Well that was a bit different.
This week I attend to the shortest book I’ve read thus far, and to a bit of a jump in the biblical text in the Book of Ruth. Now and important note as I looked into information about this book is that in the Jewish Tradition it comes much later, with the other ‘Hagiographies’ and is traditionally between Songs and Lamentations. It’s an interesting shift and I’ll have to see how it plays out when I get back to those particular books and see what I think reasons might be for the shift. Time-wise it certainly seems placed within the historical narrative, though unlike previous books it’s a very narrow parable. A single story that has moral lessons obviously but comes across as a more personal story than those that have come before. Granted there is a genealogy connecting Ruth to King David at the end(a figure we haven’t actually encountered yet obviously), but over-all this felt much more like a short story than part of a historical narrative.
In short, a Woman named Naomi goes into the land of the Moabites, along with her husband and two sons. The sons get married, and long-story short the men all die. After a while of living with the Moabites, Naomi decides to go back to the land of her people, and tells her two daughters in law to return to the houses of their mothers and get remarried. One reluctantly leaves, the other, the titular Ruth, begs to stay with her mother in law and travels with her to the land of the Israelites.
Ruth ends up gleaming(that is gathering grain and such from a field already reaped) on a piece of land owned by a relative of her Father-in-Law, one Boaz. Hearing about her devotion to her mother in law, he supports her efforts. In biblical law of course if a woman’s husband dies nearby relatives are suppose to marry her. Long story short, Naomi hatches a plan and because of Ruth’s virtue, Boaz marries her.
As I said, this has a much tighter focus than any book has so far. Even when people have been personally ‘brought up’ before, they are usually in relation to historical events or grand mystical narratives(like Moses or most of Genesis). Ruth is a simple moral parable, a story about a woman who is faithful to her mother-in-law, and thus to her husband and more importantly, her husbands family and people. The simple observation is that it’s a story about how ‘outsiders’ may become good Jews. That Ruth’s moral commitment to her adoptive family is demonstrative of her virtue. It’s an interesting contrast with some of the more subtle earlier messages we’ve been getting on this subject, such as the scheaming of Delilah, or elements of the various on-going conquests.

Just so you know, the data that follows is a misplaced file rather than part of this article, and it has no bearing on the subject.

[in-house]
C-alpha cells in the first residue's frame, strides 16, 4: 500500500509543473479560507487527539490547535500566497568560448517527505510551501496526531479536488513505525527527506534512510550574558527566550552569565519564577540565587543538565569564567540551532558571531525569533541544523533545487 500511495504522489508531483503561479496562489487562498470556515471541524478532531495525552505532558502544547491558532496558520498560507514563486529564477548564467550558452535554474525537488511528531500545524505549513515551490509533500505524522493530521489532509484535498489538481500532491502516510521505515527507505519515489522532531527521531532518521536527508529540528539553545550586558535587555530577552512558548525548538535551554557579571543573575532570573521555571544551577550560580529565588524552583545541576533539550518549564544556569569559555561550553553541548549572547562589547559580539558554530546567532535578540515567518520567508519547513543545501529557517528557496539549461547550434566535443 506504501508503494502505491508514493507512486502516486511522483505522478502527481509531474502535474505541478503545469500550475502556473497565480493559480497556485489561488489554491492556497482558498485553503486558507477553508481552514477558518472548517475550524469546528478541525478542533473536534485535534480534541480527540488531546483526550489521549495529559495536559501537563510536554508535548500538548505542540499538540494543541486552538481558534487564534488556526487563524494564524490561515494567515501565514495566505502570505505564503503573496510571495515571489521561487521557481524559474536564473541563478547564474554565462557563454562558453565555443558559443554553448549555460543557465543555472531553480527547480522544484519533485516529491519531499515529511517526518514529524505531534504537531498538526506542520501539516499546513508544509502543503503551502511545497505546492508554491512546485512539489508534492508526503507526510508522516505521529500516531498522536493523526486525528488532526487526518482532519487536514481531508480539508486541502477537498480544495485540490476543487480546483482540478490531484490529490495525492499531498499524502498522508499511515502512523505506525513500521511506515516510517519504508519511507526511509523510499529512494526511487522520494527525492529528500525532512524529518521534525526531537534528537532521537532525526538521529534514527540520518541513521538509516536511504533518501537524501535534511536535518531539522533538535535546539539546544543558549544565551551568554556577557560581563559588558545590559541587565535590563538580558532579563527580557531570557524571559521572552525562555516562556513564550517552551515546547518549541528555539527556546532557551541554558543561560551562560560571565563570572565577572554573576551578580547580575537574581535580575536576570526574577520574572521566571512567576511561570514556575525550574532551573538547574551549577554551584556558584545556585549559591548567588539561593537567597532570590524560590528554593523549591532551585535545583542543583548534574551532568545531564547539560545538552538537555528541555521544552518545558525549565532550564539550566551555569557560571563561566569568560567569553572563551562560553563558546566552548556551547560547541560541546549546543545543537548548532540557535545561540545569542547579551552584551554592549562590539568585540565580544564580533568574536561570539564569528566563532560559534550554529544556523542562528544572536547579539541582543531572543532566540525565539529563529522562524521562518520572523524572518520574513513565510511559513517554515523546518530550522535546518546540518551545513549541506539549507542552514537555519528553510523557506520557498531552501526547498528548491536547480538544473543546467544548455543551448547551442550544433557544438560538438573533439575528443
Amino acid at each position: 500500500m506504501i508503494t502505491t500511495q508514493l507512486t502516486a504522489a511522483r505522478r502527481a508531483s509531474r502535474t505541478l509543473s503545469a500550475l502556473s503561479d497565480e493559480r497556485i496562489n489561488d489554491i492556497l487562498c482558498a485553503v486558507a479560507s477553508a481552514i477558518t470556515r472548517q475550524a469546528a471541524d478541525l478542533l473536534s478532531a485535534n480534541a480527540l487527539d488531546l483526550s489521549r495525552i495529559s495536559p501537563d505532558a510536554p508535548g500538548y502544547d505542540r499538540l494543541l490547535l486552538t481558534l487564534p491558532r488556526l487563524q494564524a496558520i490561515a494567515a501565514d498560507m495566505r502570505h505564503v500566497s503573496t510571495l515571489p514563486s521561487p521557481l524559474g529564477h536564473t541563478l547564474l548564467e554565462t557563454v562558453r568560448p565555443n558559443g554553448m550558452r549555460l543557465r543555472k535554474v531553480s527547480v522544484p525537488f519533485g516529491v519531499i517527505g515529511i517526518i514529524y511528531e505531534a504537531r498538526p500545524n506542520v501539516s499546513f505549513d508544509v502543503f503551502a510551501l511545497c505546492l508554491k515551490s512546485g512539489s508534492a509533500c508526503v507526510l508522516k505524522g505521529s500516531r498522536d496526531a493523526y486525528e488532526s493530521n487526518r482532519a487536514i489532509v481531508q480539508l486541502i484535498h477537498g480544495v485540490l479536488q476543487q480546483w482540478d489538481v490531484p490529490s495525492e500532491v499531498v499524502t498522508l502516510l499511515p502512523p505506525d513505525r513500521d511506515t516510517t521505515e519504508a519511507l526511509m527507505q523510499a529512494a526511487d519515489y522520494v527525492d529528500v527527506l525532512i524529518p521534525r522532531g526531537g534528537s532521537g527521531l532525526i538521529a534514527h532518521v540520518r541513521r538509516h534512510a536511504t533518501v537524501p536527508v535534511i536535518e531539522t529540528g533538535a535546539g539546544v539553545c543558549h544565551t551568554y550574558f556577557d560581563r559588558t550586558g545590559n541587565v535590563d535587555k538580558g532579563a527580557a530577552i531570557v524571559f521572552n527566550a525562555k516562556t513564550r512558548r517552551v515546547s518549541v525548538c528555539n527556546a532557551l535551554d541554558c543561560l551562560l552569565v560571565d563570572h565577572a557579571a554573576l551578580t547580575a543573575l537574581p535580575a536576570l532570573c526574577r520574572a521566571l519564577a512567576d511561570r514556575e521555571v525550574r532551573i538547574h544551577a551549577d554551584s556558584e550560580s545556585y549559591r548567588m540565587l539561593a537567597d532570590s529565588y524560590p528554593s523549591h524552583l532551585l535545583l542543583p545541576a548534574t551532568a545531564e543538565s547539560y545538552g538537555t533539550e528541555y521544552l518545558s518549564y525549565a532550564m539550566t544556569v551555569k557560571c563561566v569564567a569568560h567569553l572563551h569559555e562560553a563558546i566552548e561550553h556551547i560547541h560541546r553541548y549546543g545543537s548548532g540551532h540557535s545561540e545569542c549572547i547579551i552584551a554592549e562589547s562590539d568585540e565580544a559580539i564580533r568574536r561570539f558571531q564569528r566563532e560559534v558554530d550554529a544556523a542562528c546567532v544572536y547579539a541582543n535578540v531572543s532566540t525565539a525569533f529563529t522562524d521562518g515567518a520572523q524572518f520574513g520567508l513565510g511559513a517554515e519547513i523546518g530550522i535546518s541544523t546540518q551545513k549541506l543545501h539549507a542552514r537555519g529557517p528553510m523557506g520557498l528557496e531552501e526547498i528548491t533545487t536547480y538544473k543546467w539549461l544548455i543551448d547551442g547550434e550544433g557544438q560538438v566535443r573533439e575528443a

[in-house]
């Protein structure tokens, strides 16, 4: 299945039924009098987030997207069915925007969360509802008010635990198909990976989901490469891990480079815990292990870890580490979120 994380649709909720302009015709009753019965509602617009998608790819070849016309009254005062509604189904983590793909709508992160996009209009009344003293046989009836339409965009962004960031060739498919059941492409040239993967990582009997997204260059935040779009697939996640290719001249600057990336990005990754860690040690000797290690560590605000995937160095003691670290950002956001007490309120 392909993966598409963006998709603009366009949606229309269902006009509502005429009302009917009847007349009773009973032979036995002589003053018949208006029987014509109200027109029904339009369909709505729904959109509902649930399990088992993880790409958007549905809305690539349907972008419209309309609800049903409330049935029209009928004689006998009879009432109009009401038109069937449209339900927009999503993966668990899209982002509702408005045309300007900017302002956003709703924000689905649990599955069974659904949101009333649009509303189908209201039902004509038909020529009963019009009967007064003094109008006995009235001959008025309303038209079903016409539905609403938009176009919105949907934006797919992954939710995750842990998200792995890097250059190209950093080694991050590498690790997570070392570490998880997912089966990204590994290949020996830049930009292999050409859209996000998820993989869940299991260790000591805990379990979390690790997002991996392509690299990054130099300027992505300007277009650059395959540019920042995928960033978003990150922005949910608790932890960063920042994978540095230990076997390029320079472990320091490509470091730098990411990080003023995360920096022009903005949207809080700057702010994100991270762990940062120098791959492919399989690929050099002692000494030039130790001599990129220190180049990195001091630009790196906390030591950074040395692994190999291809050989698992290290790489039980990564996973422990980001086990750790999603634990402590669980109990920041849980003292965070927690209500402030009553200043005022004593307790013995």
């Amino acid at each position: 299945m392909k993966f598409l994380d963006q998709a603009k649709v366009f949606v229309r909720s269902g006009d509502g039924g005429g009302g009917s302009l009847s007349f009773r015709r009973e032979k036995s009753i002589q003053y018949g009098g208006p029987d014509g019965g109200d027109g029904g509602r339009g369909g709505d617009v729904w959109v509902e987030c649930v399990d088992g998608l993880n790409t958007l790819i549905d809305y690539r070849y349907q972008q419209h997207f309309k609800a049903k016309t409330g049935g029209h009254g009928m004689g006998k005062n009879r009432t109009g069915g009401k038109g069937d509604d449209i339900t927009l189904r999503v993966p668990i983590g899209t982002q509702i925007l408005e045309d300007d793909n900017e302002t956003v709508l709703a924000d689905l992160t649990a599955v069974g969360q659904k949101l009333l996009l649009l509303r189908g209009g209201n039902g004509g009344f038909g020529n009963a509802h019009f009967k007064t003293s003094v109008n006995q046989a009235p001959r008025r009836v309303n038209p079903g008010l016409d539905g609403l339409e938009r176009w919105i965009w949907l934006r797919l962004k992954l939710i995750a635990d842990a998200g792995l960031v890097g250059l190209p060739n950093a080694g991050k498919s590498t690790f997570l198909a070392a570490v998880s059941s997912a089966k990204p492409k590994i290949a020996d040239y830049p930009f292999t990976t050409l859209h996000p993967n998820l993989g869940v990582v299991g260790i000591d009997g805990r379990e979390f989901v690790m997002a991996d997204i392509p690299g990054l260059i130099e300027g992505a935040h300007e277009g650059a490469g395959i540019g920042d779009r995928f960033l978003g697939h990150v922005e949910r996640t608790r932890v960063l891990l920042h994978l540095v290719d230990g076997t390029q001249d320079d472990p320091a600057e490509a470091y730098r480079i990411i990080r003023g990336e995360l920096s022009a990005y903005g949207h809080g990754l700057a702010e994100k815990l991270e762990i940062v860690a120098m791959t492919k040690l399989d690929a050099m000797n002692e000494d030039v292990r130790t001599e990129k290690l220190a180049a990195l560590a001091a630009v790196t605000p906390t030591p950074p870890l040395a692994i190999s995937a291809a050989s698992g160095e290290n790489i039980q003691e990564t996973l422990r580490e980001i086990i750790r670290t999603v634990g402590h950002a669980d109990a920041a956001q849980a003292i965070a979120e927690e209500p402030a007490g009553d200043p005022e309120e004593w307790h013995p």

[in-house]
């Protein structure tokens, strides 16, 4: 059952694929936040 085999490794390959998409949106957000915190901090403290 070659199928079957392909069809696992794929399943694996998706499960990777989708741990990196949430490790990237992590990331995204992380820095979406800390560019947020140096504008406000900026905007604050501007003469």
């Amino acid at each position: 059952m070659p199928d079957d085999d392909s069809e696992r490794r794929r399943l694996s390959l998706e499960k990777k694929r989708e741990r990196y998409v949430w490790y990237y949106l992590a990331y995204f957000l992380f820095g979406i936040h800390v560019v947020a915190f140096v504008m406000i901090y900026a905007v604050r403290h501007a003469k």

Because it’s so short I have little to say about it really. Though it is important historically as the afore-mentioned parallel. From what I understand, within Jewish circles the story and book have great importance with regards Jews by conversion, and this has obviously become a more prominent element in more modern times. As the Diaspora meant that Jews existed surrounded by communities of Gentiles, inter-marriage was an obvious occurrence, and problem in so far as the fear of assimilation had to play on the mind of community leaders, even as it does in some circles today(observe the interesting furor when the present Isreali Prime Ministers son was supposedly dating a non-jew). Ruth has impact in so far as it presents a narrative that suggests the outsider can become part of the community.
Anyways, with Ruth done it’s back to lengthier reading and to the first of the Hebrew Bible books that Christians routinely break up; Samuel 1!